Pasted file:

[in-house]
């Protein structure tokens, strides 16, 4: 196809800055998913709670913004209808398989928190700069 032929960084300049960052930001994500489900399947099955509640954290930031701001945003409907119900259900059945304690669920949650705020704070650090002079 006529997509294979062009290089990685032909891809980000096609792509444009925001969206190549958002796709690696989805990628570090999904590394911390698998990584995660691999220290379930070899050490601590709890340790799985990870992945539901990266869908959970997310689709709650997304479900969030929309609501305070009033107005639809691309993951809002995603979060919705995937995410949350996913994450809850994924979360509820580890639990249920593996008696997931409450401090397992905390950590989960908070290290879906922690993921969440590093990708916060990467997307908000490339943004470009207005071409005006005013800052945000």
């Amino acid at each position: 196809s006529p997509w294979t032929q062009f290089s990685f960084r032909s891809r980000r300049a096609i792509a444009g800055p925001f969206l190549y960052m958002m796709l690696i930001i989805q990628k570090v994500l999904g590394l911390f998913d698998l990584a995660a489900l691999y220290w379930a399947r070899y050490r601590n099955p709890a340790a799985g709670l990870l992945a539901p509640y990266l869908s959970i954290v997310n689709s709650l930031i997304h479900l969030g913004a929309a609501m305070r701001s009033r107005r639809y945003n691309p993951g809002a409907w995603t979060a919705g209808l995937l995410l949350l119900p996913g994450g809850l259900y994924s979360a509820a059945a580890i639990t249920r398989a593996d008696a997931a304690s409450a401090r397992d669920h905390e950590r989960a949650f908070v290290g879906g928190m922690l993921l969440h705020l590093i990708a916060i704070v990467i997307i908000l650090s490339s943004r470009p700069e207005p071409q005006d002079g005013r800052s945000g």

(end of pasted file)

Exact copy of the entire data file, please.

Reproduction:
[in-house]
């Protein structure tokens, strides 16, 4: 196809800055998913709670913004209808398989928190700069 032929960084300049960052930001994500489900399947099955509640954290930031701001945003409907119900259900059945304690669920949650705020704070650090002079 006529997509294979062009290089990685032909891809980000096609792509444009925001969206190549958002796709690696989805990628570090999904590394911390698998990584995660691999220290379930070899050490601590709890340790799985990870992945539901990266869908959970997310689709709650997304479900969030929309609501305070009033107005639809691309993951809002995603979060919705995937995410949350996913994450809850994924979360509820580890639990249920593996008696997931409450401090397992905390950590989960908070290290879906922690993921969440590093990708916060990467997307908000490339943004470009207005071409005006005013800052945000």
């Amino acid at each position: 196809s006529p997509w294979t032929q062009f290089s990685f960084r032909s891809r980000r300049a096609i792509a444009g800055p925001f969206l190549y960052m958002m796709l690696i930001i989805q990628k570090v994500l999904g590394l911390f998913d698998l990584a995660a489900l691999y220290w379930a399947r070899y050490r601590n099955p709890a340790a799985g709670l990870l992945a539901p509640y990266l869908s959970i954290v997310n689709s709650l930031i997304h479900l969030g913004a929309a609501m305070r701001s009033r107005r639809y945003n691309p993951g809002a409907w995603t979060a919705g209808l995937l995410l949350l119900p996913g994450g809850l259900y994924s979360a509820a059945a580890i639990t249920r398989a593996d008696a997931a304690s409450a401090r397992d669920h905390e950590r989960a949650f908070v290290g879906g928190m922690l993921l969440h705020l590093i990708a916060i704070v990467i997307i908000l650090s490339s943004r470009p700069e207005p071409q005006d002079g005013r800052s945000g």